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Case Reports

2020/34 Challenge to validity of Workplace Relations Act 2015 unsuccessful (IR)

Tijdschrift European Employment Law Cases, Aflevering 3 2020
Trefwoorden Unfair Dismissal, Fair Trial, Miscellaneous
Auteurs Orla O’Leary
SamenvattingAuteursinformatie

    A recent challenge to the constitutionality of the Irish Workplace Relations Commission (WRC) has failed. The applicant in the case at hand argued that the WRC was unconstitutional for two reasons: (a) that the WRC carries out the administration of justice in breach of the general constitutional rule that only the courts may administer justice; and (b) several of the statutory procedures of the WRC were so deficient that they failed to vindicate the applicant’s personal constitutional rights. The High Court of Ireland dismissed both arguments.


Orla O’Leary
Orla O’Leary is a Senior Associate at Mason Hayes & Curran.

    The central question in this case was what was the objectively applicable law to an employment contract concluded between a Turkish airline and a Dutch co-pilot, in accordance with Article 8 Rome I. The ruling is particularly interesting for the relation between the habitual place of work and the exception clause and points to the elements that should be taken into account.


Amber Zwanenburg
Amber Zwanenburg is a PhD candidate at the Erasmus University in Rotterdam and member of the editorial board of EELC.

Jan-Pieter Vos
Jan-Pieter Vos is a teacher and PhD candidate at Erasmus University Rotterdam, and member of the editorial board of EELC.

    The Latvian Supreme Court recently used the ECJ Max Planck and Kreuziger judgments to explain how an employer can escape its obligation to compensate an employee for unused leave at the end of the employment relationship. The employer must prove that (a) it was possible for the employee to use the leave, and (b) the employer has in good time informed the employee that leave, if not used, might be lost and will not be compensated.


Gautier Busschaert
Gautier Busschaert is an Attorney at Van Olmen & Wynant.
Case Reports

2016/55 New Supreme Court decision on the distinction between independent contractors and employees (NO)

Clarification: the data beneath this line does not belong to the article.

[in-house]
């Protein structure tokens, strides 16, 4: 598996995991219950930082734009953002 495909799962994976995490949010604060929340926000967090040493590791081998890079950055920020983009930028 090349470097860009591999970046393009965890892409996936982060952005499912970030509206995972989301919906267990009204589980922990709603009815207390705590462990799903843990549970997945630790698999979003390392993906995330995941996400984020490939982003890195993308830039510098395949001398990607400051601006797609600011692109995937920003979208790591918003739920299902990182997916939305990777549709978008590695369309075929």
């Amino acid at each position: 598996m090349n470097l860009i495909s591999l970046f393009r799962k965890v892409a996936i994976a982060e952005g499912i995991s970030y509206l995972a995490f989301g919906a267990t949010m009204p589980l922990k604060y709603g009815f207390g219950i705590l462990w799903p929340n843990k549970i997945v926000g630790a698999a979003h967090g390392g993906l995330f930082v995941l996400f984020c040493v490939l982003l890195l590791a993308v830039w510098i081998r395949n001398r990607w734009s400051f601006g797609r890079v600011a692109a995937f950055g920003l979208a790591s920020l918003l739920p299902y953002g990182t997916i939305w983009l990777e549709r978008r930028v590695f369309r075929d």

Tijdschrift European Employment Law Cases, Aflevering 4 2016
Trefwoorden Independent contractors, Employees
Auteurs Marianne Jenum Hotvedt en Anne-Beth Engan
SamenvattingAuteursinformatie

    EU employment protection is usually limited to “employees”, meaning that independent contractors are not covered. However, EU law often leaves it to Member States to determine the meaning of employee. The directives regulating transfers of undertakings, collective redundancies, written working conditions, information and consultation, part-time work, temporary agency workers etc. are all examples of protection covering only ‘employees’ as defined by each Member State.
    Consequently, the interpretation of ‘employee’ at the national level determines whether protection in EU law applies. This case report concerns the distinction between an independent contractor and employee. The question was whether a support worker for a child needing extra care and support should be considered as employed by Ålesund municipality. The majority (4-1) found that the support worker was an employee. The case illustrates how the notion of employee in Norwegian law adapts to new ways of organising work and may be of interest in other jurisdictions.


Marianne Jenum Hotvedt
Marianne Jenum Hotvedt is a postdoctoral fellow at the Department of Private law, University in Oslo. In 2015, she got her Ph.D. on the thesis ‘The Employer Concept’.

Anne-Beth Engan
Anne-Beth Engan is an associate with Advokatfirmaet Selmer DA in Oslo.
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